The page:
Episodic outbreaks of small mammals infl uence predator community dynamics in an east African savanna ecosystem

Andrea Byrom, Meggan Craft, Sarah Durant, Ally Nkwabi, Kristine Metzger, Katie Hampson, Simon Mduma, Guy Forrester, Wendy RUSCOE, Denne Reed, John Bukombe, John Mchetto, A Sinclair

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    12 Citations (Scopus)

    Abstract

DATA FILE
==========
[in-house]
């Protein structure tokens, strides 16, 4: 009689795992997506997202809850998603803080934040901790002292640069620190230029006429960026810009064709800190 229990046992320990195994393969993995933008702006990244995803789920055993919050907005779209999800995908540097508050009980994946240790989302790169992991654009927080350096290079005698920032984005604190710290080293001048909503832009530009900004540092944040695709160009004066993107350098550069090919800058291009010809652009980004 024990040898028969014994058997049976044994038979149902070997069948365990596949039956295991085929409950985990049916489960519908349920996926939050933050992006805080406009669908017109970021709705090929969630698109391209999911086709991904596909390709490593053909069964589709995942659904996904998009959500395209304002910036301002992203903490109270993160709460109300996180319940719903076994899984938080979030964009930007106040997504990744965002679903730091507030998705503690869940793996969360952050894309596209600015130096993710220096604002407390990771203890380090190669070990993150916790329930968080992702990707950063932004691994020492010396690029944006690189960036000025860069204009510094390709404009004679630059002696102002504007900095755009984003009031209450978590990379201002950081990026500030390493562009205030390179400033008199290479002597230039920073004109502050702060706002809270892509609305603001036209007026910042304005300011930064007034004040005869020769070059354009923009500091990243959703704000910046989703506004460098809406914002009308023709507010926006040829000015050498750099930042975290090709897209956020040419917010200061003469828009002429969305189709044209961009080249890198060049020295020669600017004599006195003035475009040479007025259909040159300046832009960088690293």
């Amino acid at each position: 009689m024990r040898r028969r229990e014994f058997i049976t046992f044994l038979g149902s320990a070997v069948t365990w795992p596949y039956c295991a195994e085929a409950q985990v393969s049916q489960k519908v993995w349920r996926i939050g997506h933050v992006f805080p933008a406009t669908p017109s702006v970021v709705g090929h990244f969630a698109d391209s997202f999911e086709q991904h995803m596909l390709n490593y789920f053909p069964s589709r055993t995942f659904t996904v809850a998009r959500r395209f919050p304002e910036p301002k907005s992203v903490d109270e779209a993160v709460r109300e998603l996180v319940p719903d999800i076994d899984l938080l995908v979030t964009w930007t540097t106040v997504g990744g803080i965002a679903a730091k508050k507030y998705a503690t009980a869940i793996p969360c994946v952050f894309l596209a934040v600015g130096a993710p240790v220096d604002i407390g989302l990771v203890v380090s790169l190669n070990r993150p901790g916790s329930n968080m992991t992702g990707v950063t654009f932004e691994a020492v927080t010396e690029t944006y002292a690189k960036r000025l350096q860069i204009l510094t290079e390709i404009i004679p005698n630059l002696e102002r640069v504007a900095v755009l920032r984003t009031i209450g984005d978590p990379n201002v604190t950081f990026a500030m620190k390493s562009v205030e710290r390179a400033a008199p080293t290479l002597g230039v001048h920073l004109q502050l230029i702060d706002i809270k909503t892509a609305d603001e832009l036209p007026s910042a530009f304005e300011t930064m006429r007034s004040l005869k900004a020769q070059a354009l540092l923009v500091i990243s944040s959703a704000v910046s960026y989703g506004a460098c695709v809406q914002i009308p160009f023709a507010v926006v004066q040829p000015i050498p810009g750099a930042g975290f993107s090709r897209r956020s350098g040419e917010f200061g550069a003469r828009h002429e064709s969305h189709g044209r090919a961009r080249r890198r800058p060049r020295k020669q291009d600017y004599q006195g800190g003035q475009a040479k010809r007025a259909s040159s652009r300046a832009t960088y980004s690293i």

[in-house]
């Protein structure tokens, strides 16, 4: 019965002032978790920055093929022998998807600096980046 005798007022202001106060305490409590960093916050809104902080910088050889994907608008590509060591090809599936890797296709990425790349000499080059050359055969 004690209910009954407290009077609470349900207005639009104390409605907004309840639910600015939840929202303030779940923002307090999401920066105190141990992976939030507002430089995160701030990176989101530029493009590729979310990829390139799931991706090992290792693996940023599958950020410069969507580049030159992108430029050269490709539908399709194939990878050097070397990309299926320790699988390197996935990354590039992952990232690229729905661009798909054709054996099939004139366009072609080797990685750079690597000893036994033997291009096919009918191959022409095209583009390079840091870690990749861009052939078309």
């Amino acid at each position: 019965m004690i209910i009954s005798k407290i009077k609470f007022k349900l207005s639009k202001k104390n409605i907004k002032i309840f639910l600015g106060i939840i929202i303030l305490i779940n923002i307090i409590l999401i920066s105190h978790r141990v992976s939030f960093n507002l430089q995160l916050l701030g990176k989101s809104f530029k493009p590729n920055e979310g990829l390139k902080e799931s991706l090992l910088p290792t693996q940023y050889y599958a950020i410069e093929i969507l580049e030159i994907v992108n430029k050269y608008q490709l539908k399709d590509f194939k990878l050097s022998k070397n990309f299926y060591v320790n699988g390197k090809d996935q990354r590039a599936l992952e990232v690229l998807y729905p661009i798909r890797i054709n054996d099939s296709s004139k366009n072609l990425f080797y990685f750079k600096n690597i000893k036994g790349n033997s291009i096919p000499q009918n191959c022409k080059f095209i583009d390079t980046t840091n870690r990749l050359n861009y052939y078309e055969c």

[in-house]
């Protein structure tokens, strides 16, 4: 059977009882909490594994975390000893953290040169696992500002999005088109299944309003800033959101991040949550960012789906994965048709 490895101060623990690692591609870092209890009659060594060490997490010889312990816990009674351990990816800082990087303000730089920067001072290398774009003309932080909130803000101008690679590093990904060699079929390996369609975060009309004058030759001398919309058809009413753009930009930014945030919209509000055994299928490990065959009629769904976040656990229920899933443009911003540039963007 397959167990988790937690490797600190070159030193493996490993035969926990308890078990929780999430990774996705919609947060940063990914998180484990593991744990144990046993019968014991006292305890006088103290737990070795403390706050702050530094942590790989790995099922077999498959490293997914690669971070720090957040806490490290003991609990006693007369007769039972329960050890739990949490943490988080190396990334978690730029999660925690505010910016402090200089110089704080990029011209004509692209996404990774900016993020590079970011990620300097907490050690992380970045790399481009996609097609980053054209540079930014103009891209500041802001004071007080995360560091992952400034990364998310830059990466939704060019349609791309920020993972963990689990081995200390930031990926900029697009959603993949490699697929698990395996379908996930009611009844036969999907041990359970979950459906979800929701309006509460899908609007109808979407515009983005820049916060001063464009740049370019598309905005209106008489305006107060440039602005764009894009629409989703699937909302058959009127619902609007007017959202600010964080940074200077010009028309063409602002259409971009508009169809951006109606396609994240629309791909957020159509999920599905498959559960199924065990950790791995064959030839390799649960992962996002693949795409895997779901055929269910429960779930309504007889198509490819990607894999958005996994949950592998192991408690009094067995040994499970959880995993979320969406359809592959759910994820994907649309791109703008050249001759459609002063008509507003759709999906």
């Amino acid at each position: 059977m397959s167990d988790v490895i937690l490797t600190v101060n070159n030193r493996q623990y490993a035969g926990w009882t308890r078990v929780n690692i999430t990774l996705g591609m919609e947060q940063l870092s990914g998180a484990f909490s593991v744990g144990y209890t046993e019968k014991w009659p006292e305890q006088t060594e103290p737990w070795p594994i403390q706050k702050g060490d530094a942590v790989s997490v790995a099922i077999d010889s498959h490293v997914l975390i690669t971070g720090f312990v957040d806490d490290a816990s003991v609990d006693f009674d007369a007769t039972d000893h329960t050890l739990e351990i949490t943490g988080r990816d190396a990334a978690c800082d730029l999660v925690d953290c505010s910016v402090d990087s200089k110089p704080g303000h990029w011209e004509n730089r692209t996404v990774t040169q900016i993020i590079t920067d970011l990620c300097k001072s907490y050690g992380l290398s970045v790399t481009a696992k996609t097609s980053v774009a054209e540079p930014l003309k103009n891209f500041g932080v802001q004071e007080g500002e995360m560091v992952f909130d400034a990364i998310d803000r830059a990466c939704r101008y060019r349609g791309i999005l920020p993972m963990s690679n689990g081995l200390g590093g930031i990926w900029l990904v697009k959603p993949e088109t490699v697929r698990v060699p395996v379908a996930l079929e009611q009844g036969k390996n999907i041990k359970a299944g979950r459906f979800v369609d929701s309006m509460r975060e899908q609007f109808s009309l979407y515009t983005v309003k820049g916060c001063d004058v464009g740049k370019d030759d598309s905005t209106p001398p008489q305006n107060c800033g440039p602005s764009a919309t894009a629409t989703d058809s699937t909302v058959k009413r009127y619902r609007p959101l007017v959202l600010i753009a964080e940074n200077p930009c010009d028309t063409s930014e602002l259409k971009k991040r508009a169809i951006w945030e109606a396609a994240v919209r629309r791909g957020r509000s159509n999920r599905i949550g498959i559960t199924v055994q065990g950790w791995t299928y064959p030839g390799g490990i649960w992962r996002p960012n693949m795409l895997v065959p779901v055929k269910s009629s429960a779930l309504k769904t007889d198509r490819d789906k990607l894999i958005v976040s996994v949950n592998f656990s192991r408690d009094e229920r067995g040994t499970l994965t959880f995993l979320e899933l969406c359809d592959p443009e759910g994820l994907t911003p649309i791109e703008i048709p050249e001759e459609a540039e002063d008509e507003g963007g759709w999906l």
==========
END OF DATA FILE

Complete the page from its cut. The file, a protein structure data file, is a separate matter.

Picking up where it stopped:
Little is known about the dynamics of small mammals in tropical savanna: a critical gap in our understanding of Africa's best known ecosystems. Historical evidence suggested small mammals peak in abundance (outbreak) in Serengeti National Park (SNP), as in agricultural systems. We asked 1) what are bottom – up drivers of small mammals and 2) do predators have top – down effects? We documented dynamics of small mammals, birds of prey, and mammalian carnivores in SNP and agricultural areas. We used climatic fluctuations and differences between unmodified and agricultural systems as perturbations to examine trophic processes, key to understanding responses to climate change and increasing human pressures. Data were derived from intermittent measures of abundance collected 1968 – 1999, combined with systematic sampling 2000 – 2010 to construct a 42-year time series. Data on abundance of black-shouldered kites (1968 – 2010), eight other species of rodent-eating birds (1997 – 2010), and 10 carnivore species (1993 – 2010) were also collated. Outbreaks occurred every 3 – 5 years in SNP, with low or zero abundance between peaks. There was a positive relationship between rainfall in the wet season and 1) small mammal abundance and 2) the probability of an outbreak, both of which increased with negative Southern Oscillation Index values. Rodent-eating birds and carnivores peaked 6 – 12 months after small mammals. In agricultural areas, abundance remained higher than in natural habitats. Abundances of birds of prey and mammalian carnivores were extremely low in these areas and not related to small mammal abundance. Small mammals are an important food resource for higher trophic levels in the Serengeti ecosystem. Changes in climate and land use may alter their future dynamics, with cascading consequences for higher trophic levels, including threatened carnivores. Although outbreaks cause substantial damage to crops in agricultural areas, small mammals also play a vital role in maintaining some of the diversity and complexity found in African savanna ecosystems.